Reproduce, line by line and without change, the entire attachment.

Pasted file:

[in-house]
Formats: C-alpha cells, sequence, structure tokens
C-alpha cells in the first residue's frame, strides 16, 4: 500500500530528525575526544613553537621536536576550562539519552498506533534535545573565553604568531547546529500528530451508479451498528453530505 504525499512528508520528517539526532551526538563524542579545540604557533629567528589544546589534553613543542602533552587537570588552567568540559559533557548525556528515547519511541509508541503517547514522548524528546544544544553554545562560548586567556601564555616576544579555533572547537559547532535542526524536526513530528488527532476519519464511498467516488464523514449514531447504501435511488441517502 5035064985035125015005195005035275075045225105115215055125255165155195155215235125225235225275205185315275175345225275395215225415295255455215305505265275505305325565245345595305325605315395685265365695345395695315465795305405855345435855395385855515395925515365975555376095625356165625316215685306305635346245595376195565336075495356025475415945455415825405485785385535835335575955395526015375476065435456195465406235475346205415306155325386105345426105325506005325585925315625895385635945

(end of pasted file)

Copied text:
[in-house]
Formats: C-alpha cells, sequence, structure tokens
C-alpha cells in the first residue's frame, strides 16, 4: 500500500530528525575526544613553537621536536576550562539519552498506533534535545573565553604568531547546529500528530451508479451498528453530505 504525499512528508520528517539526532551526538563524542579545540604557533629567528589544546589534553613543542602533552587537570588552567568540559559533557548525556528515547519511541509508541503517547514522548524528546544544544553554545562560548586567556601564555616576544579555533572547537559547532535542526524536526513530528488527532476519519464511498467516488464523514449514531447504501435511488441517502 5035064985035125015005195005035275075045225105115215055125255165155195155215235125225235225275205185315275175345225275395215225415295255455215305505265275505305325565245345595305325605315395685265365695345395695315465795305405855345435855395385855515395925515365975555376095625356165625316215685306305635346245595376195565336075495356025475415945455415825405485785385535835335575955395526015375476065435456195465406235475346205415306155325386105345426105325506005325585925315625895385635945